Wednesday, 3 June 2015

Fragmentation; Devastating critique

Disquisitions on scholarly publishing: 1 (dull); Pictures of kittycats: 2 (cute).

Think is time to inject some Seriousness into blog again, so today's meditation is on changes in scholarly publishing. However, scholarly publishing not v. visually appealing, so will also include some pics of kittycats being cute as only kittycats can be.
Am venturing further into readings on autoethnography, and a week or two ago refound useful article called Analytical Ethnography (in folder helpfully labelled "articles"). Having read it and found it good, used, um, scarcely any information literacy skills at all to search on "analytic autoethongraphy" on Google Scholar and discovered article by another pair of autoethnographers in same journal issue as first article. This 2nd article was esentially doing a hatchet job of 1st article, but written in semi fictionalised narrative form i.e. was writing devasting critique in form of autoethnography.
This would have been neat ruse, were it not that 2nd article was:
a) in humourless, stilted prose and
b) framed with some exploitative stuff about watching live footage from a natural disaster and saying how dreadful it made the authors feel.
As side note, have been having serious concerns about whether autoethnography only counts as autoethnography if badly written. Hope not as in that case would immediately be disqualified from doing autoethnography because of sparkling style, ahem.
Anyway, 2nd article caused emotional reaction, as imagine authors wanted, but possibly not the emotions they might have hope to evoke when they put finger to keyboard. In fact can never remember being so incensed by article, and notes in margins had some rude words and lots of exclamation marks.
At this point decided to see whether were any other autoethnographic articles in same issue of journal: and lo, not only were there more articles, but one of then was by author of article A, responding to Article B's response to Article A.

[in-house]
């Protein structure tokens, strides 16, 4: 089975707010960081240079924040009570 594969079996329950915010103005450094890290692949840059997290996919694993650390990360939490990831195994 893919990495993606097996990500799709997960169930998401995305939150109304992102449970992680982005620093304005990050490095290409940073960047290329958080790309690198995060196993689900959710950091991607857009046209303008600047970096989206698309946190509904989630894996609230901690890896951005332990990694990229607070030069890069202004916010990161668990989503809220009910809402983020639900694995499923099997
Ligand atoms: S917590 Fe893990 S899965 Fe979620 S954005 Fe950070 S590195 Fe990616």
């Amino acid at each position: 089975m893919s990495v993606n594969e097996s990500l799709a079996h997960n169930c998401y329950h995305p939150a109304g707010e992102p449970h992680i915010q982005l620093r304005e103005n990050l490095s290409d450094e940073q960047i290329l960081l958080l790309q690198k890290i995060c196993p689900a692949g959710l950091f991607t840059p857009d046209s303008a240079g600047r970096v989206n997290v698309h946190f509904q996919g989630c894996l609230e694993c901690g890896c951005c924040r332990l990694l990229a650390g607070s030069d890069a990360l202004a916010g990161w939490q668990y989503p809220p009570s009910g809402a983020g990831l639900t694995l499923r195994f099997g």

This was all v. jolly and gave reading matter for weeks to come, but was useful evidence of way in which carefully crafted assemblage of interlocking articles (as in fact articles X, Y and Z were also responding to article A) is reduced to whatever you chance to hit on when you google.

Now with many journal issues this is not real problem, as issue basically consists of whatever stuff happens to have turned up at roughly the same time. However, journals do have themed issues and books also have chapters, and in now increasing chance that you stumble across one disconnected part of whole, possibly never realising that there was a whole it was part of.
This is not exactly new observation, but this particular instance made me think how in particular it becomes more difficult to see the links and tensions between different ideas, from people in the same field, particularly if you can't find the connections through citation searching. Finding connections and contradictions for yourself is enjoyable. However, don't always have time to browse at will, and also is particularly difficult if trying to get to grip with a new field.

Response to this has been to buy an actual book on autoethnography, rather than looking at snippets of books on google books, not that the latter is something I would normally do, obviously, absolutely not.

Meanwhile, the kittycats sleep.

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